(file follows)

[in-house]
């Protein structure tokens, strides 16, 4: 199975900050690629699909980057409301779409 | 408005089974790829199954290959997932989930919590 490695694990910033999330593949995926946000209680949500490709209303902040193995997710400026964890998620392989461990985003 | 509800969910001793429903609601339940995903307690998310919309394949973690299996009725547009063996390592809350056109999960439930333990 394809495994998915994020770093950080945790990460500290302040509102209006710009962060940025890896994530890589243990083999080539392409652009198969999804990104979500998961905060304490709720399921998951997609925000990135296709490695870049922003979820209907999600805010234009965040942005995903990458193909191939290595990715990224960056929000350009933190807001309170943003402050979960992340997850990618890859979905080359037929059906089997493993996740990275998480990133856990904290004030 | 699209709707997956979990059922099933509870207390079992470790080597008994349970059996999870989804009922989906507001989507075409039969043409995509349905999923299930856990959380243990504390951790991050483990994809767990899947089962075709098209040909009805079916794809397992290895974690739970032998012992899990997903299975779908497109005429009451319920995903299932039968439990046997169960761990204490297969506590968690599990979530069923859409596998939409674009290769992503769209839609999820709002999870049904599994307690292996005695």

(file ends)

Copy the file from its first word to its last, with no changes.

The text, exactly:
[in-house]
């Protein structure tokens, strides 16, 4: 199975900050690629699909980057409301779409 | 408005089974790829199954290959997932989930919590 490695694990910033999330593949995926946000209680949500490709209303902040193995997710400026964890998620392989461990985003 | 509800969910001793429903609601339940995903307690998310919309394949973690299996009725547009063996390592809350056109999960439930333990 394809495994998915994020770093950080945790990460500290302040509102209006710009962060940025890896994530890589243990083999080539392409652009198969999804990104979500998961905060304490709720399921998951997609925000990135296709490695870049922003979820209907999600805010234009965040942005995903990458193909191939290595990715990224960056929000350009933190807001309170943003402050979960992340997850990618890859979905080359037929059906089997493993996740990275998480990133856990904290004030 | 699209709707997956979990059922099933509870207390079992470790080597008994349970059996999870989804009922989906507001989507075409039969043409995509349905999923299930856990959380243990504390951790991050483990994809767990899947089962075709098209040909009805079916794809397992290895974690739970032998012992899990997903299975779908497109005429009451319920995903299932039968439990046997169960761990204490297969506590968690599990979530069923859409596998939409674009290769992503769209839609999820709002999870049904599994307690292996005695």